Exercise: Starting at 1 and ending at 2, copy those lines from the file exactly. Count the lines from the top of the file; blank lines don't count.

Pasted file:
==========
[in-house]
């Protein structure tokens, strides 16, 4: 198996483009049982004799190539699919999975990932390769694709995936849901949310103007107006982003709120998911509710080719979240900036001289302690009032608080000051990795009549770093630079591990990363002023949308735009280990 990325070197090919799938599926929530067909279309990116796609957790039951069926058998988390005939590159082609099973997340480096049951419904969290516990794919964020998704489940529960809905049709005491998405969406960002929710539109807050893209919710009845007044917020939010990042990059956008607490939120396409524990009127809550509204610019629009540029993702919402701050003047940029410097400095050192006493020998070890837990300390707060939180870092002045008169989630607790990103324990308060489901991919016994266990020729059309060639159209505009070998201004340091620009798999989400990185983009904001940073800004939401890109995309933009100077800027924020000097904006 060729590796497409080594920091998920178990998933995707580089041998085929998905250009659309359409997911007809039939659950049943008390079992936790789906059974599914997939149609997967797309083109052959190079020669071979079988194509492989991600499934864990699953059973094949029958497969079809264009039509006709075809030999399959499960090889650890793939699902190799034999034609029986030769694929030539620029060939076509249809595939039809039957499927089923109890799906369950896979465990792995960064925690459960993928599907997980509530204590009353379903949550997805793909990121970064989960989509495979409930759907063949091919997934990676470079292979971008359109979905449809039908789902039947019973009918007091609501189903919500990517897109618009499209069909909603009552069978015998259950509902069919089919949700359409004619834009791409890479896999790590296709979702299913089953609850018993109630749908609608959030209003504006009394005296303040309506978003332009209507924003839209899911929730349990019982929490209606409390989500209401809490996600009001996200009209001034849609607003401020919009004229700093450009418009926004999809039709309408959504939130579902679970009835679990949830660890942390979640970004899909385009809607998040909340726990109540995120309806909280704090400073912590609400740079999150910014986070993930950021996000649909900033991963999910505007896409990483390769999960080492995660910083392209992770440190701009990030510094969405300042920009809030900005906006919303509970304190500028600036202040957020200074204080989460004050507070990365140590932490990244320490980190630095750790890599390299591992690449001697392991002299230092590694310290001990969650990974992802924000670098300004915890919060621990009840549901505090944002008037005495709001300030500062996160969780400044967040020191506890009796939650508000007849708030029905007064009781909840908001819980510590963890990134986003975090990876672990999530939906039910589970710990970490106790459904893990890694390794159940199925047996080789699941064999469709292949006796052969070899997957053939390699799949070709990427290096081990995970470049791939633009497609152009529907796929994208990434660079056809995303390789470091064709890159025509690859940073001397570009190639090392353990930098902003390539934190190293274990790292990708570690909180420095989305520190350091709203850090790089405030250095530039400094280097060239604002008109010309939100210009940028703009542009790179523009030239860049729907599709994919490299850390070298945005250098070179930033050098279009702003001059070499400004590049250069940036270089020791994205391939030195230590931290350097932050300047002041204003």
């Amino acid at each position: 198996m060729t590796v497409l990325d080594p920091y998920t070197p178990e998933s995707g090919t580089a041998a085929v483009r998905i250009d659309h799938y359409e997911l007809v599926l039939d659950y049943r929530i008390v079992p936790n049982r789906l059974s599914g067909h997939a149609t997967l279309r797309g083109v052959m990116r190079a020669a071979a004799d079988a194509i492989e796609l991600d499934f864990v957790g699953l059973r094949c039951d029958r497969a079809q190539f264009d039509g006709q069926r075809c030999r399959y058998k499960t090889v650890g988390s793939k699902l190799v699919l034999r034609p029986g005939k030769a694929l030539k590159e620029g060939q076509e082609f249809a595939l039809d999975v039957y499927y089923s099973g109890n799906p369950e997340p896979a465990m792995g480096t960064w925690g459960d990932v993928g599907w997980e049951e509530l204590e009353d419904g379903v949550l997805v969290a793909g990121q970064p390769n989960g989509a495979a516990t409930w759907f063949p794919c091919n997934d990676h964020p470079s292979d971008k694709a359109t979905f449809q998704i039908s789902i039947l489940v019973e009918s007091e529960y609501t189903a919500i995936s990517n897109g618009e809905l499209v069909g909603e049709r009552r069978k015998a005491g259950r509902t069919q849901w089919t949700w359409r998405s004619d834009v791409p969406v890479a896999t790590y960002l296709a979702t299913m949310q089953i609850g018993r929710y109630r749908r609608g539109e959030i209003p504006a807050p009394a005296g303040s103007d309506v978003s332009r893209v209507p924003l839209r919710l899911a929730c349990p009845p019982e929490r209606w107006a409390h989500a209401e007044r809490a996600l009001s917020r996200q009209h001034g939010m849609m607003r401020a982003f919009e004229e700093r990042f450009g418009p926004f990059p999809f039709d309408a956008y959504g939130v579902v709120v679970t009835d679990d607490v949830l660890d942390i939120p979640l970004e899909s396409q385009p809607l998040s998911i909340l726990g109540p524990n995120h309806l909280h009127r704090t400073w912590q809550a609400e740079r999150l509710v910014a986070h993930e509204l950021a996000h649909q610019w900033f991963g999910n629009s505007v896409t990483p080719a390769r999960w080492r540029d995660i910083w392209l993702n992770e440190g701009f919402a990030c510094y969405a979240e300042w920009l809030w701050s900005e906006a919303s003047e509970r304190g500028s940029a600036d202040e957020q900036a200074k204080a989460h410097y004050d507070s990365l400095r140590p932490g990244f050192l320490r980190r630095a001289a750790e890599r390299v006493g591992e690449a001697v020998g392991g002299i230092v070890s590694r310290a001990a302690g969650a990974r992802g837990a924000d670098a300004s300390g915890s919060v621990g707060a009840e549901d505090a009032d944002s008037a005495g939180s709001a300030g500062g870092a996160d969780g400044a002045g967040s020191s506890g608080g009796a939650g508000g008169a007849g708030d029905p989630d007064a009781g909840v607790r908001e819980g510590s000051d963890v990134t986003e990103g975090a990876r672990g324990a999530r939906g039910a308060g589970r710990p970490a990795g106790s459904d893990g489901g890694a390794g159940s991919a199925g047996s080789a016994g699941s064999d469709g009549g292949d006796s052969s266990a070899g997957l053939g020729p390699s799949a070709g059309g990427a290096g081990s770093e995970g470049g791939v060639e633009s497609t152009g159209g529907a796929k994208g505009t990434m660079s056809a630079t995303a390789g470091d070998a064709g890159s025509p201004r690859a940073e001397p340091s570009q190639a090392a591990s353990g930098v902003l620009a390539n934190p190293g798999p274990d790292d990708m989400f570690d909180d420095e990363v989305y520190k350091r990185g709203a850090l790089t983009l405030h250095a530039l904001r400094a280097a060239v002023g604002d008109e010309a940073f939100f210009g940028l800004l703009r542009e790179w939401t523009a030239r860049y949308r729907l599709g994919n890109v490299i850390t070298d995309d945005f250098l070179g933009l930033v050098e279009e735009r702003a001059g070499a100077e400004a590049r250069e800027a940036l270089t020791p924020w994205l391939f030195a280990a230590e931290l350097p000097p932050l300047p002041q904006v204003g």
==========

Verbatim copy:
[in-house]
């Protein structure tokens, strides 16, 4: 198996483009049982004799190539699919999975990932390769694709995936849901949310103007107006982003709120998911509710080719979240900036001289302690009032608080000051990795009549770093630079591990990363002023949308735009280990 990325070197090919799938599926929530067909279309990116796609957790039951069926058998988390005939590159082609099973997340480096049951419904969290516990794919964020998704489940529960809905049709005491998405969406960002929710539109807050893209919710009845007044917020939010990042990059956008607490939120396409524990009127809550509204610019629009540029993702919402701050003047940029410097400095050192006493020998070890837990300390707060939180870092002045008169989630607790990103324990308060489901991919016994266990020729059309060639159209505009070998201004340091620009798999989400990185983009904001940073800004939401890109995309933009100077800027924020000097904006 060729590796497409080594920091998920178990998933995707580089041998085929998905250009659309359409997911007809039939659950049943008390079992936790789906059974599914997939149609997967797309083109052959190079020669071979079988194509492989991600499934864990699953059973094949029958497969079809264009039509006709075809030999399959499960090889650890793939699902190799034999034609029986030769694929030539620029060939076509249809595939039809039957499927089923109890799906369950896979465990792995960064925690459960993928599907997980509530204590009353379903949550997805793909990121970064989960989509495979409930759907063949091919997934990676470079292979971008359109979905449809039908789902039947019973009918007091609501189903919500990517897109618009499209069909909603009552069978015998259950509902069919089919949700359409004619834009791409890479896999790590296709979702299913089953609850018993109630749908609608959030209003504006009394005296303040309506978003332009209507924003839209899911929730349990019982929490209606409390989500209401809490996600009001996200009209001034849609607003401020919009004229700093450009418009926004999809039709309408959504939130579902679970009835679990949830660890942390979640970004899909385009809607998040909340726990109540995120309806909280704090400073912590609400740079999150910014986070993930950021996000649909900033991963999910505007896409990483390769999960080492995660910083392209992770440190701009990030510094969405300042920009809030900005906006919303509970304190500028600036202040957020200074204080989460004050507070990365140590932490990244320490980190630095750790890599390299591992690449001697392991002299230092590694310290001990969650990974992802924000670098300004915890919060621990009840549901505090944002008037005495709001300030500062996160969780400044967040020191506890009796939650508000007849708030029905007064009781909840908001819980510590963890990134986003975090990876672990999530939906039910589970710990970490106790459904893990890694390794159940199925047996080789699941064999469709292949006796052969070899997957053939390699799949070709990427290096081990995970470049791939633009497609152009529907796929994208990434660079056809995303390789470091064709890159025509690859940073001397570009190639090392353990930098902003390539934190190293274990790292990708570690909180420095989305520190350091709203850090790089405030250095530039400094280097060239604002008109010309939100210009940028703009542009790179523009030239860049729907599709994919490299850390070298945005250098070179930033050098279009702003001059070499400004590049250069940036270089020791994205391939030195230590931290350097932050300047002041204003």